September 14, 2011

Black Africans come under fire in Libya

Widespread racism and suspicion toward sub-Saharan Africans in post-Gaddafi Libya endangers unarmed migrant workers.

As Libya’s National Transitional Council establishes itself in Tripoli as the country’s interim government and begins to lead the recovery process, reports have surfaced that NTC-affiliated fighters are targeting black Libyans and migrant workers with violent retribution.

Earlier reports alleged that ousted leader Muammar Gaddafi had hired mercenaries from sub-Saharan Africa to push back rebel fighters, though it remains unclear how many of those soldiers may have remained in the country after the uprising began. Some groups of mercenary fighters have abandoned Gaddafi’s forces and fled into neighbouring Mali and Niger.

As fighting slows down in parts of the country, black Libyans and African labourers face chronic accusations of being Gaddafi’s hired mercenaries. NTC fighters have reportedly been rounding up and detaining accused mercenaries even if they are found unarmed.

By some estimates, more than 5,000 black migrants have been detained in makeshift jails around the country, and others have faced beatings, revenge killings, and even mass execution. Mercenary fighters found armed have been summarily executed, according to reports.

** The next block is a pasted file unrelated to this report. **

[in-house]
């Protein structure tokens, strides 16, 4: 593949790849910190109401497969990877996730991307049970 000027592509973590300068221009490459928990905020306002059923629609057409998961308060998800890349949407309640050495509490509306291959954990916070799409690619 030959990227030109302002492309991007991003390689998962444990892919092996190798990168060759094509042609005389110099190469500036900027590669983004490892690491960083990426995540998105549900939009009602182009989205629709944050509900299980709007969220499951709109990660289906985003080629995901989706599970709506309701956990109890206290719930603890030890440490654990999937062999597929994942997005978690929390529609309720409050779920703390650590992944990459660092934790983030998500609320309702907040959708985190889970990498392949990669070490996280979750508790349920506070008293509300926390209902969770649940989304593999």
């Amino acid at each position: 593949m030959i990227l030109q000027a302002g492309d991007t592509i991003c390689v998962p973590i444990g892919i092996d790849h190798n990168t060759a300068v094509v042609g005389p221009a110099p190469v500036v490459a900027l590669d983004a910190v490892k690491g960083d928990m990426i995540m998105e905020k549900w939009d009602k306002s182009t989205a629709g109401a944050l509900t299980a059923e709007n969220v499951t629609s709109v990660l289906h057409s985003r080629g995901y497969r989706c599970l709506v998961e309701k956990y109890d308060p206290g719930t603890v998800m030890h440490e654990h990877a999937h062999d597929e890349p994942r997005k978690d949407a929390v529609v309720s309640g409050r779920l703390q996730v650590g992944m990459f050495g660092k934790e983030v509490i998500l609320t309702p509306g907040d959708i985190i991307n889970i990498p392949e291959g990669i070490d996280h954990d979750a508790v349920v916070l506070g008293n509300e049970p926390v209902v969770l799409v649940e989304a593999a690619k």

Most detainees maintain that they were not involved in fighting and are simply migrant workers detained without evidence.

Black women in refugee camps reported night-time kidnappings and rapes by fighters though to be associated with the NTC. Officials with the National Transitional Council deny such reports.

Partially in response to reports of race-based violence and detention in Libya, the African Union has refused to recognize the legitimacy of Libya’s interim government. It alleges that the persecution of blacks in the country amounts to human rights violations that fully delegitimise the post-Gaddafi leadership.

The United Nations has called on fighters and leaders on both sides of the conflict to prevent acts of retribution.

Before the Libyan uprising broke out earlier this year, the country hosted about a million black African workers, many of them employed in domestic work, construction, trash collection, and other low-wage jobs. Even before the fighting began, these workers faced widespread racism and discrimination.

Many workers are undocumented and therefore have no access to legal recourse.

Patrick Cockburn joins today’s show via Skype to discuss racial tensions in Libya and the roundup of accused mercenaries.

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